Carney urges patience on reopening in Delaware, warns of grim budget outlook

DOVER — Delaware may take gradual steps toward reopening in the near future, but it’s going to take a long time before things come close to normalcy again, Gov. John Carney said Tuesday.

Based on guidance from the White House, the state wants to see 28 consecutive days of declining cases before ramping the process up a notch. Delaware does not currently have the testing capabilities or equipment to move forward in that process, according to the governor.

Providing an update on the COVID-19 outbreak Tuesday, Gov. Carney highlighted the virus’ impact on the state’s budget and urged Delawareans to be patient while offering a glimpse at his thinking.

Officials will speak to many Delawareans across various fields as they weigh their next steps, the governor pledged. At the same time, he’s emphasized he plans to take a deliberate approach based on scientific data and putting public health first.

“I don’t want to reopen the economy a day too soon and I don’t want to delay it a day longer if I can avoid it,” Gov. Carney said. “I want everyone to understand the science around the decision making.”

He said he understands the frustration felt by some residents but will not be swayed by protests like the one planned in front of Legislative Hall May 1.

As of Monday evening, there were 2,931 total laboratory-confirmed cases in Delaware, with 82 deaths. The state is projected to surpass 4,000 cases by the weekend, according to a chart presented by the governor.

Hospitals remain below maximum capacity, Gov. Carney said.

Even when the state does open and Delawareans can leave their homes, there will be restrictions. People will have to practice good hygiene and distancing, and the state is considering making it mandatory to wear face coverings when out in public, Gov. Carney noted. States such as Maryland and New Jersey have recently adopted that practice.

As a result of the outbreak and resulting shutdown, Delaware has seen a record number of unemployment claims — almost 62,000, which nearly equals the combined total from the previous two-year period, according to Labor Secretary Cerron Cade.

Sixty five percent of people who applied for help have received benefits, Mr. Cade said, noting around 20 percent of applicants aren’t eligible.

The state paid more than $30 million in unemployment benefits last week, compared to around $1.5 million to $3 million in a typical week.

Mr. Cade said the agency expects to have a new system ready in two to three weeks to handle claims from self-employed individuals and independent contractors, an area it did not handle previously.

The myriad claims have overwhelmed the agency, which has brought in extra help to respond to calls and emails. Delawareans who have submitted a claim are urged to be patient — if the department has questions or requires more information, it will reach out. Individuals should email rather than call for a faster response.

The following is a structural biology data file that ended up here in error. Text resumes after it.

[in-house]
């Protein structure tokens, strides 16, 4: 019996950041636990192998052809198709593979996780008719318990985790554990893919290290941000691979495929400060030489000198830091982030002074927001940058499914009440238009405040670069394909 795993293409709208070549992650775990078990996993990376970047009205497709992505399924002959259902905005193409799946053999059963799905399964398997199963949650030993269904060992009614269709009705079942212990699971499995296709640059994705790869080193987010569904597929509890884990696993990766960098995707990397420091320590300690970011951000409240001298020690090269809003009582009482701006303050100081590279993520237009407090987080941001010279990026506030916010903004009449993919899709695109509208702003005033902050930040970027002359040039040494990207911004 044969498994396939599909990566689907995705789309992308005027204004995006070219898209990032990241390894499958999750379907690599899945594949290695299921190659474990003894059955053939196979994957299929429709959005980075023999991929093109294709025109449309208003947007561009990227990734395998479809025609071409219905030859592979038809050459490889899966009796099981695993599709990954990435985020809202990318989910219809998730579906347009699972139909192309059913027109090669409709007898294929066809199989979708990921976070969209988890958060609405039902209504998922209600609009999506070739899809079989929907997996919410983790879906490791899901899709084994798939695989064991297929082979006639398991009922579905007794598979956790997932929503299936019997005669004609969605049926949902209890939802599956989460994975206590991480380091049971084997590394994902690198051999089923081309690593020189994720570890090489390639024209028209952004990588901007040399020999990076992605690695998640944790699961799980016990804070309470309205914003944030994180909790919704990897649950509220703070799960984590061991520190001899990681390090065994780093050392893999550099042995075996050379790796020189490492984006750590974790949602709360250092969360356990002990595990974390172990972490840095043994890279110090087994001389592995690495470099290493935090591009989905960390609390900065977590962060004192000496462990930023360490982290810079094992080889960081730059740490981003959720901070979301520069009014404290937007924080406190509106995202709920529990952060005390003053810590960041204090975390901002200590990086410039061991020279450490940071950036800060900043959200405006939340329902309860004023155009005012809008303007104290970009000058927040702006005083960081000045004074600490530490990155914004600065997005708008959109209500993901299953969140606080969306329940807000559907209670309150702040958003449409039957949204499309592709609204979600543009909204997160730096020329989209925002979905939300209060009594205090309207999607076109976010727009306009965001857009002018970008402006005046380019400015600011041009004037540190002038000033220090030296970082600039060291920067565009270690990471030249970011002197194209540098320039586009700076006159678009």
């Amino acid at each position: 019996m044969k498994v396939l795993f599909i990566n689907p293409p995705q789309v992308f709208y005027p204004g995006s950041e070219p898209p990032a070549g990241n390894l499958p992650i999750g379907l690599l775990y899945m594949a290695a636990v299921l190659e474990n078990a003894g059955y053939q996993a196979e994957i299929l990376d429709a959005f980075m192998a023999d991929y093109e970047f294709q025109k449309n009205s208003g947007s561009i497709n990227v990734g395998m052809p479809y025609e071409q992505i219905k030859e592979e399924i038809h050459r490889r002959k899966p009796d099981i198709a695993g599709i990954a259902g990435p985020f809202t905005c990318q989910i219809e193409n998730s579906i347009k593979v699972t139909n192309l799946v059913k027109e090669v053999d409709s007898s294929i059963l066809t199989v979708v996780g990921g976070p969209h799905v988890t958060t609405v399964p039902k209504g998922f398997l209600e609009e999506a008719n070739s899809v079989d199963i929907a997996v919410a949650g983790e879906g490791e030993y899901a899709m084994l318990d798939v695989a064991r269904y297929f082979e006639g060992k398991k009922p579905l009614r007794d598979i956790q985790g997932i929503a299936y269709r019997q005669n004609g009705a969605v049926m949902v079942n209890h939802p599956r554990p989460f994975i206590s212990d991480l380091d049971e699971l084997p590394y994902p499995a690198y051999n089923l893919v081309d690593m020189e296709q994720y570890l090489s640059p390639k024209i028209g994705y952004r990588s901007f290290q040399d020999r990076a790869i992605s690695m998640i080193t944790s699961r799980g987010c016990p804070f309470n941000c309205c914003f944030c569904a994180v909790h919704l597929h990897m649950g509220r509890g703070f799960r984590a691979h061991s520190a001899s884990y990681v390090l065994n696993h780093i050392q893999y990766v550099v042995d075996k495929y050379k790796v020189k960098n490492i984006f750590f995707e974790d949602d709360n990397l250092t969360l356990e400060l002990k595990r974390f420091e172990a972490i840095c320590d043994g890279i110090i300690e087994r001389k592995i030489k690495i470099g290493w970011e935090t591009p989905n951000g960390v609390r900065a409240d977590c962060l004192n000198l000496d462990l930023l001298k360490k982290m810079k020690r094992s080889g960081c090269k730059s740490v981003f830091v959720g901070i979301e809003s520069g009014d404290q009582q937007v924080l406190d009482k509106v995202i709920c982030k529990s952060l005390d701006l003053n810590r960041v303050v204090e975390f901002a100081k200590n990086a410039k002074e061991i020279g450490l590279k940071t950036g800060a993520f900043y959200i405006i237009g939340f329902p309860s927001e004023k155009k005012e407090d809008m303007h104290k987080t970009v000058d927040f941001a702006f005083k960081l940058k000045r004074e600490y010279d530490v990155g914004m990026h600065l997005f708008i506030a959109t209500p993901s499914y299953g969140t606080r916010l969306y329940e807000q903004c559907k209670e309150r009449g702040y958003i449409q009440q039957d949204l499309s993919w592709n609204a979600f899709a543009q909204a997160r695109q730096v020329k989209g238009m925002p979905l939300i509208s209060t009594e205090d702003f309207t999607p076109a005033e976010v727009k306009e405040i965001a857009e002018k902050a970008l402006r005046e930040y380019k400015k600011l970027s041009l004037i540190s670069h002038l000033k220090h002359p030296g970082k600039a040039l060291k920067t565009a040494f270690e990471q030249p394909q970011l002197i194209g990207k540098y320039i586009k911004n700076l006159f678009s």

To get more information, people can text “uifacts” to 555-888, call 761-8446, email or visit

Although it may not be something the average Delawarean thinks about, the COVID-19 outbreak has also wreaked havoc on the state’s budget. The panel that provides the state’s official financial projections on Monday predicted the state’s revenues will drop by $785 million over two fiscal years.

The operating budget for the fiscal year ending in June is about $4.45 billion.

At the beginning of 2020, the state was in a good financial situation. But, just as during the Great Recession, slightly more than a decade ago, it doesn’t take long for the bottom to drop out.

While the sky isn’t quite falling (the state has $126 million in a reserve account exactly for situations like these), Delaware will have to make some tough cuts to close the gap. As Office of Management and Budget Director Mike Jackson put it, officials have a “two-pronged challenge” of not only balancing the projected budget for next year but figuring out a way to fund the remaining 10 weeks of this fiscal year.

The income tax filing deadline alone being moved from April to July means the state is expected to have about $223 million less for this fiscal year.

“There’s not a lot of room to maneuver when you’re losing that kind of revenue,” the governor said.

Asked if he was considering cutting state employee pay or furloughing workers to help make up for the shortfall, Gov. Carney said he hopes to protect state workers. There are no active discussions about taking that action, he replied, although he did caution the state will “take whatever measures are necessary to close the gap.”

Helpful Coronavirus links

Delaware Division of Health Coronavirus Page
CDC: About the Coronavirus Disease 2019
CDC: What to do if You Are Sick
Johns Hopkins Coronavirus Resource Center
AP News Coronavirus Coverage
Reopening Delaware: Resources for Businesses
Delaware Phase 2 guidance

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